Implications of Music Analysis in Psychodynamic Music Therapy
Psychodynamic music therapy is an effective treatment option for clients suffering from various psychiatric and emotional disorders. The therapeutic relationship, transference dynamics, and countertransference dynamics are often central elements in this process. The primary goal of music therapy is to assist clients in reaching their individualized therapeutic objectives.
Psychodynamic music therapy typically employs singing, listening, improvisation and guided imagery; however these methods are not standardized and may differ between therapists depending on their clinical knowledge and experiences.
Improvisation plays a special role in psychodynamic music therapy, where it’s seen as an effective and unique method for exploring nonverbal musical projection and communication of clients’ emotions, thoughts, and feelings during sessions. This process has benefits both the therapist and client by offering insight into underlying psychological issues.
Throughout therapy sessions, clients’ improvisations are recorded and stored on a computer application so they can listen back at any time during their therapy process. This enables clients to express themselves creatively through music while practicing self-regulation of emotions.
Participants interviewed for this study demonstrated two spectra of attitudes toward music analysis and musical analysis: perspective (a tendency towards a holistic or reductionist viewpoint) and parameters (focus on primary or secondary musical parameters). A model-based mindset stressed the need to analyze patterns in order to comprehend music therapy theory and create working methods, while a context-based mindset was more interpretive and empathic towards individual cases.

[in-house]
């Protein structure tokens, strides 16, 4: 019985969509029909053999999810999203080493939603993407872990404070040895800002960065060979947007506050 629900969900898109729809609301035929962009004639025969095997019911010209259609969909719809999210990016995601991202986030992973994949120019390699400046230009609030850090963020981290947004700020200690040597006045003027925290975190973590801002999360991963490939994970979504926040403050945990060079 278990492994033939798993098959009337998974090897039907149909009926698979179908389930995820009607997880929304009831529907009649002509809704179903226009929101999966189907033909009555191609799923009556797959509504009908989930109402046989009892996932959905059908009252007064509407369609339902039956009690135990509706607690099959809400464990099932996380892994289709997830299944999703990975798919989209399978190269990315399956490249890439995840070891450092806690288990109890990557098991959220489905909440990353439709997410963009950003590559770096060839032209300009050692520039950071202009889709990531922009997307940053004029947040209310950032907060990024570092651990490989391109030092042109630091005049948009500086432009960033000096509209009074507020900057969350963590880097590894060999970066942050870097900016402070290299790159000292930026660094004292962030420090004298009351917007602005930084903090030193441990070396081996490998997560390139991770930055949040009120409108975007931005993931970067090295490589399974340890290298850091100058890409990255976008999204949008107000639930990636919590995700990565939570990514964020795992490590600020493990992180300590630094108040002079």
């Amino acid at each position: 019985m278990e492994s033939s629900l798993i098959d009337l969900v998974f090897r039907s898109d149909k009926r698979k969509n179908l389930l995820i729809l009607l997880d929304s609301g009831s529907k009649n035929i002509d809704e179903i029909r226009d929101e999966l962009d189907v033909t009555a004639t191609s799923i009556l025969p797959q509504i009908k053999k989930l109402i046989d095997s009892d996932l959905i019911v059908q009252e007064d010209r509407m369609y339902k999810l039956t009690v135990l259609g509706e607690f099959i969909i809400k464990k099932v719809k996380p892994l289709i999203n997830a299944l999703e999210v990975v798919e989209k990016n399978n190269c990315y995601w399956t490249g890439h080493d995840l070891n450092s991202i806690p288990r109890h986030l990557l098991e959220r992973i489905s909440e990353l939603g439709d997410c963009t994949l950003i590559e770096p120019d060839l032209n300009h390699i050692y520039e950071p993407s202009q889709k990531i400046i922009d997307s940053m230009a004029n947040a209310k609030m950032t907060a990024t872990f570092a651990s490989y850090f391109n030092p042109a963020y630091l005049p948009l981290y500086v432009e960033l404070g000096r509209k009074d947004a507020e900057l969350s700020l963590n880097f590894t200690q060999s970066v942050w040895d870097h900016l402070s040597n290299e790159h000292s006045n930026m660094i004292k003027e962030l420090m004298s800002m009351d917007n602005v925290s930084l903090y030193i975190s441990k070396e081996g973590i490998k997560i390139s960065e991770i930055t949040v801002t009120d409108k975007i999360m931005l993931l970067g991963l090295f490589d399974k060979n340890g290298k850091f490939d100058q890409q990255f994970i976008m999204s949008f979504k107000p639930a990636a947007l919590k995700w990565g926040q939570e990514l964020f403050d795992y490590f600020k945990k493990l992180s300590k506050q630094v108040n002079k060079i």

Surprisingly, both spectra were present in the interviews; participants with greater academic involvement tended to adopt a model-based mindset while those with less professional involvement tended to be more context based.
In addition to the interview questions, the interviewers formulated additional inquiries that explored participants’ views on various aspects of music analysis in music therapy, such as: how to utilize its results in their practice; how they interpret them; and whether their understanding had an impact on their work as a music therapist. The purpose of these queries was to elicit participants’ perceptions and perspectives on these topics so that future research could be informed by them.
This study revealed that participants valued music analysis within the context of their practice and saw it as a useful tool. Furthermore, they saw analysis as essential to successful therapy, providing them with insights into what makes up successful therapies and helping them meet individual therapeutic objectives. Finally, music analysis became an integral part of their work process and served to communicate effectively with patients.